I abhor all drugs with the single exception of free phosphorus, which is conducive to superior mental health and physical vitality. I have no shame in admitting that my own formidable ruminations are supplemented by this powerful elixir, which calcifies in my brain and strengthens the neural pathways, as well as conferring onto my limbs and organs the robust vigour of a strapping youth, even in my old age.

Be careful, James.  Too much phosphorus can be harmful:
Quote from: http://www.healthsupplementsnutritionalguide.com/Phosphorus.html#TOXICITY
Too much phosphorus can cause serious electrolyte imbalances.  It draws calcium out of bones and weakens them, leading to brittle bones.  Excess calcium and phosphorus together may result in harmful calcium deposits or calcification, in soft tissues such as the lungs, heart, muscles, eyes, blood vessels, and especially the kidneys.
Science is what happens when preconception meets verification.
Quote from: Robosteve
Besides, perhaps FET is a conspiracy too.
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It is just the way it is, you understanding it doesn't concern me.

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Re: Question About Zeteticism
« Reply #17 on: March 03, 2011, 01:29:24 AM »
The Zetetic would not want to record observations while under hallucinogenic influence.  All the senses are abstractly affected and true sensory input should not be obstructed or enhanced by any substance that alters a natural state of perception through such disorganization of the thought process.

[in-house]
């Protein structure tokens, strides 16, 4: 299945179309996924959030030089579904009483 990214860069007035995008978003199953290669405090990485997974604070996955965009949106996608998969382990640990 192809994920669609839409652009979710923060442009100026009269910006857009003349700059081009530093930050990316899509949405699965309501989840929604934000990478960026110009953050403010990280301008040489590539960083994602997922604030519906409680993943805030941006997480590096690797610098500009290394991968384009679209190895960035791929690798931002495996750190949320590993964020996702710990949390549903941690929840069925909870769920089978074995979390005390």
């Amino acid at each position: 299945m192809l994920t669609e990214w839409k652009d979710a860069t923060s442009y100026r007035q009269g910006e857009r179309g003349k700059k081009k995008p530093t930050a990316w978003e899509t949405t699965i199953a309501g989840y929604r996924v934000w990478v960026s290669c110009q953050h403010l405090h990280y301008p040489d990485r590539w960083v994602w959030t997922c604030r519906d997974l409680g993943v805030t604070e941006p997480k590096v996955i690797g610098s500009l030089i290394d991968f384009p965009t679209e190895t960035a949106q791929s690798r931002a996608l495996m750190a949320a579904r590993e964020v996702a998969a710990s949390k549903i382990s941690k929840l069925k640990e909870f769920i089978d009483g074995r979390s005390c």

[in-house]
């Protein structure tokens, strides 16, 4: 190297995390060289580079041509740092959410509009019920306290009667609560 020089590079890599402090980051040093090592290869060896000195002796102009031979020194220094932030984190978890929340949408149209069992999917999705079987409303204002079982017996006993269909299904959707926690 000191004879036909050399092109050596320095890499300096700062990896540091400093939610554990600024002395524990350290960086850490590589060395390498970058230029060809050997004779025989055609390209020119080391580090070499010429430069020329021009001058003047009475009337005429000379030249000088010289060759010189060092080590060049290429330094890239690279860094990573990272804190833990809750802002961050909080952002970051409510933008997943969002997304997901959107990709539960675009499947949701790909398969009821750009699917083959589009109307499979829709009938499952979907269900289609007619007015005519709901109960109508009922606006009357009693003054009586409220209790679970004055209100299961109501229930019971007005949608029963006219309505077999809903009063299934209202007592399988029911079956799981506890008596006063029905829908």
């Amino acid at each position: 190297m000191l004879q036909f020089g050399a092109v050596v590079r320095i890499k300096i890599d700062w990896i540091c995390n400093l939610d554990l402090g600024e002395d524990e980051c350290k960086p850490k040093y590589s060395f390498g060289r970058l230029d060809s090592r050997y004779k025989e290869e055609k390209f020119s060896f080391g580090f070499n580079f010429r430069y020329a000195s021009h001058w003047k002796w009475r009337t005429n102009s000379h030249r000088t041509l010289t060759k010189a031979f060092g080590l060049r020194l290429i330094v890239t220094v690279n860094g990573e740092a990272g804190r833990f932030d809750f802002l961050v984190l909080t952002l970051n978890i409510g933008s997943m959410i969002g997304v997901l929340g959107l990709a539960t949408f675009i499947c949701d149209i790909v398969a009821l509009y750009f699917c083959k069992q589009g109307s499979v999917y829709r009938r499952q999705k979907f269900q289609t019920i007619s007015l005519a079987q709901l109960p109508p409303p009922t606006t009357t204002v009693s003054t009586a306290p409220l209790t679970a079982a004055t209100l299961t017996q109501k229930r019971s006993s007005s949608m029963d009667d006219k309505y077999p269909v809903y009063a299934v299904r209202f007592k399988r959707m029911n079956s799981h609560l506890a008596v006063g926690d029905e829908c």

Why?  A true Zetetic wouldn't cast it off so quickly without firsthand observation by their own senses that it was anything bad or that they shouldn't do.
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gotham

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Re: Question About Zeteticism
« Reply #18 on: March 03, 2011, 03:44:20 PM »
The Zetetic would not want to record observations while under hallucinogenic influence.  All the senses are abstractly affected and true sensory input should not be obstructed or enhanced by any substance that alters a natural state of perception through such disorganization of the thought process. 
Why?  A true Zetetic wouldn't cast it off so quickly without firsthand observation by their own senses that it was anything bad or that they shouldn't do.

By its nature, a hallucination produced by that class of drugs is known to be perception altering. True Zetetic individuals could confirm that, as you stated, and support that it is bad time for observation while under the influence.